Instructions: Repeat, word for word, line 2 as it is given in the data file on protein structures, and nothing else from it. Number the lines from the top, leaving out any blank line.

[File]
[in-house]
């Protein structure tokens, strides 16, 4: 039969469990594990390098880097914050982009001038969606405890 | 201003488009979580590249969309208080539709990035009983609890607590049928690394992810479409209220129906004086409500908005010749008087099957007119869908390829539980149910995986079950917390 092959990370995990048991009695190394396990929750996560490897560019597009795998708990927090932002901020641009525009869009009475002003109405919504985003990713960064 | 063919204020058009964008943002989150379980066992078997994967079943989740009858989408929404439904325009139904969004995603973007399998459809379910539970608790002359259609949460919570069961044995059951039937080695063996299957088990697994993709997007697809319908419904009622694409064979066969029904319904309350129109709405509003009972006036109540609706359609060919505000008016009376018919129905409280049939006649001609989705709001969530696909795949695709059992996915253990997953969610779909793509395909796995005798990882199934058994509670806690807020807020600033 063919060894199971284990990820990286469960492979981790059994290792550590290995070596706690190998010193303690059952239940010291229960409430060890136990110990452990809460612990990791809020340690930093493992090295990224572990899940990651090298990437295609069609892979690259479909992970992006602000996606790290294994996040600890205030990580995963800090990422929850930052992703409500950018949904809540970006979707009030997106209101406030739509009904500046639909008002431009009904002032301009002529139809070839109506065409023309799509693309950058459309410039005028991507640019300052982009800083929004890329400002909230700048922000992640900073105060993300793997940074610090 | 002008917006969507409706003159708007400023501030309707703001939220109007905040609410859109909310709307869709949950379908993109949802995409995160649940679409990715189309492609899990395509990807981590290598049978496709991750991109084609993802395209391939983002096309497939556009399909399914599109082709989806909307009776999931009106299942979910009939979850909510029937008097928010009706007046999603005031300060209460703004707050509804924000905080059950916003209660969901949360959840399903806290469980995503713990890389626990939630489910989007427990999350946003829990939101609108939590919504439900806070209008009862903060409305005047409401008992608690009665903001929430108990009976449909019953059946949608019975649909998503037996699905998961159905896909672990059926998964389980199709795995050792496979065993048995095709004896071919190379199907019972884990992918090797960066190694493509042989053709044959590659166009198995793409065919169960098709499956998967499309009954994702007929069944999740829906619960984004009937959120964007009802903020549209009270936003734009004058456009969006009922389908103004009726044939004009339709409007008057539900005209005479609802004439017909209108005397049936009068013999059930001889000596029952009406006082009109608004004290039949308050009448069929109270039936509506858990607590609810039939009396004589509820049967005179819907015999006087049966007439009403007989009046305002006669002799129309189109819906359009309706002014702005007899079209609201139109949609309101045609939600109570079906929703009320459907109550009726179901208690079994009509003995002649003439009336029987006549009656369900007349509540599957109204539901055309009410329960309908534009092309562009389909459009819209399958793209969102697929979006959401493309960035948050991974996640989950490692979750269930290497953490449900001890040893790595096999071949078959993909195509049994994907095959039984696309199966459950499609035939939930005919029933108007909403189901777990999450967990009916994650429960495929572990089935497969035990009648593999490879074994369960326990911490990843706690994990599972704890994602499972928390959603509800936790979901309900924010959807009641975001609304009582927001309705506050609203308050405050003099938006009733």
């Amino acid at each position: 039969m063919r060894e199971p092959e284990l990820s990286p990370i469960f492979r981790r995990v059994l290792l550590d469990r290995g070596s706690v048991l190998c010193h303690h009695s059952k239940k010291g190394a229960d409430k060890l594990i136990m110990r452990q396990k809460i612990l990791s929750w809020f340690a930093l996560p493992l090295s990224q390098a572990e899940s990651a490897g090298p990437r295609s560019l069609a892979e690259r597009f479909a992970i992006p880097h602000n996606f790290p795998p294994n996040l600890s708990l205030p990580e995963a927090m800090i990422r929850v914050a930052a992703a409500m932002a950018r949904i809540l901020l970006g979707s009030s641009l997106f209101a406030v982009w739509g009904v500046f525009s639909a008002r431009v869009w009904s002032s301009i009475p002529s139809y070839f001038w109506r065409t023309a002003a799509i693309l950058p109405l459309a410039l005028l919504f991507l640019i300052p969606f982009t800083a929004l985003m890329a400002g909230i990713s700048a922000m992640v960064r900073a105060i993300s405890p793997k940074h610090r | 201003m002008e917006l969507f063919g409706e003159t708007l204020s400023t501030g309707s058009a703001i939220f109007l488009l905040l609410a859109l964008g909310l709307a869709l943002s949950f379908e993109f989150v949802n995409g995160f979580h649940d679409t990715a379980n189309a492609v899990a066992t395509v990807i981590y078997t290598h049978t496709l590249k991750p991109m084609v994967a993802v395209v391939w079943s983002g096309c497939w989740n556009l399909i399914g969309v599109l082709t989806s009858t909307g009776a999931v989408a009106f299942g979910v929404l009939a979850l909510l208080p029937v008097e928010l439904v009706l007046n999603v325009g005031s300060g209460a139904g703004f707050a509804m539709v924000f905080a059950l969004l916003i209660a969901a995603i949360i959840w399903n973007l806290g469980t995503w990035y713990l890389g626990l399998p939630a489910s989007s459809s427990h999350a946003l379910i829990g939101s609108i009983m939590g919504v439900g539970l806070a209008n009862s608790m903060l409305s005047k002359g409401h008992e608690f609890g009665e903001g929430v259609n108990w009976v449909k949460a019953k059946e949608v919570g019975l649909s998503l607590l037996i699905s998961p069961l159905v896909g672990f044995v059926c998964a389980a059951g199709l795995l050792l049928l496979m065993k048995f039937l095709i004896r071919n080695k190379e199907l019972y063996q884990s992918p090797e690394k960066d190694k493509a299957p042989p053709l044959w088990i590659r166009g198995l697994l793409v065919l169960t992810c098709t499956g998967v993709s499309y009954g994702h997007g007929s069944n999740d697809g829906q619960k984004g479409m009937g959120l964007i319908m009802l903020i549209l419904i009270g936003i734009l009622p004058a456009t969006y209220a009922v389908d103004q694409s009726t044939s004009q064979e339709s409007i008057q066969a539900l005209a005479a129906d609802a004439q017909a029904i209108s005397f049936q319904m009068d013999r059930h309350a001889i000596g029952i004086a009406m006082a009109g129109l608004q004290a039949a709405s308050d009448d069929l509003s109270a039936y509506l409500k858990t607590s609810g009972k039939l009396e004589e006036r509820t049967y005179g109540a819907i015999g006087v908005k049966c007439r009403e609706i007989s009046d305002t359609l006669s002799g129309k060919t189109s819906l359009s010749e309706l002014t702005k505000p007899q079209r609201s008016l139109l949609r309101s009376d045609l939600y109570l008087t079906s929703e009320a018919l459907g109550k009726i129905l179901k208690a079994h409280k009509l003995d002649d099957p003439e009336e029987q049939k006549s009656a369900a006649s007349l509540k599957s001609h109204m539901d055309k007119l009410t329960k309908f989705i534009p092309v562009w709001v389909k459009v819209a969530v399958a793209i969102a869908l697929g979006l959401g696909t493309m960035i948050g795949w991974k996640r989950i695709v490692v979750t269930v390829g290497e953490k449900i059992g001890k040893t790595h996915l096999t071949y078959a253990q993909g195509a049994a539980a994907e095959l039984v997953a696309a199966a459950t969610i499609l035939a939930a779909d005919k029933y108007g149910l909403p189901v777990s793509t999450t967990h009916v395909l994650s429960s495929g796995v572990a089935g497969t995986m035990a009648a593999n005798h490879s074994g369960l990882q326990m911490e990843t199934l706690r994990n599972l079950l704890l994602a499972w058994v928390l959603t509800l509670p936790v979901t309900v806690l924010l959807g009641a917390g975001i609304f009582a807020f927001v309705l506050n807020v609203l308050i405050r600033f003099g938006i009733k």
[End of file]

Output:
């Protein structure tokens, strides 16, 4: 039969469990594990390098880097914050982009001038969606405890 | 201003488009979580590249969309208080539709990035009983609890607590049928690394992810479409209220129906004086409500908005010749008087099957007119869908390829539980149910995986079950917390 092959990370995990048991009695190394396990929750996560490897560019597009795998708990927090932002901020641009525009869009009475002003109405919504985003990713960064 | 063919204020058009964008943002989150379980066992078997994967079943989740009858989408929404439904325009139904969004995603973007399998459809379910539970608790002359259609949460919570069961044995059951039937080695063996299957088990697994993709997007697809319908419904009622694409064979066969029904319904309350129109709405509003009972006036109540609706359609060919505000008016009376018919129905409280049939006649001609989705709001969530696909795949695709059992996915253990997953969610779909793509395909796995005798990882199934058994509670806690807020807020600033 063919060894199971284990990820990286469960492979981790059994290792550590290995070596706690190998010193303690059952239940010291229960409430060890136990110990452990809460612990990791809020340690930093493992090295990224572990899940990651090298990437295609069609892979690259479909992970992006602000996606790290294994996040600890205030990580995963800090990422929850930052992703409500950018949904809540970006979707009030997106209101406030739509009904500046639909008002431009009904002032301009002529139809070839109506065409023309799509693309950058459309410039005028991507640019300052982009800083929004890329400002909230700048922000992640900073105060993300793997940074610090 | 002008917006969507409706003159708007400023501030309707703001939220109007905040609410859109909310709307869709949950379908993109949802995409995160649940679409990715189309492609899990395509990807981590290598049978496709991750991109084609993802395209391939983002096309497939556009399909399914599109082709989806909307009776999931009106299942979910009939979850909510029937008097928010009706007046999603005031300060209460703004707050509804924000905080059950916003209660969901949360959840399903806290469980995503713990890389626990939630489910989007427990999350946003829990939101609108939590919504439900806070209008009862903060409305005047409401008992608690009665903001929430108990009976449909019953059946949608019975649909998503037996699905998961159905896909672990059926998964389980199709795995050792496979065993048995095709004896071919190379199907019972884990992918090797960066190694493509042989053709044959590659166009198995793409065919169960098709499956998967499309009954994702007929069944999740829906619960984004009937959120964007009802903020549209009270936003734009004058456009969006009922389908103004009726044939004009339709409007008057539900005209005479609802004439017909209108005397049936009068013999059930001889000596029952009406006082009109608004004290039949308050009448069929109270039936509506858990607590609810039939009396004589509820049967005179819907015999006087049966007439009403007989009046305002006669002799129309189109819906359009309706002014702005007899079209609201139109949609309101045609939600109570079906929703009320459907109550009726179901208690079994009509003995002649003439009336029987006549009656369900007349509540599957109204539901055309009410329960309908534009092309562009389909459009819209399958793209969102697929979006959401493309960035948050991974996640989950490692979750269930290497953490449900001890040893790595096999071949078959993909195509049994994907095959039984696309199966459950499609035939939930005919029933108007909403189901777990999450967990009916994650429960495929572990089935497969035990009648593999490879074994369960326990911490990843706690994990599972704890994602499972928390959603509800936790979901309900924010959807009641975001609304009582927001309705506050609203308050405050003099938006009733």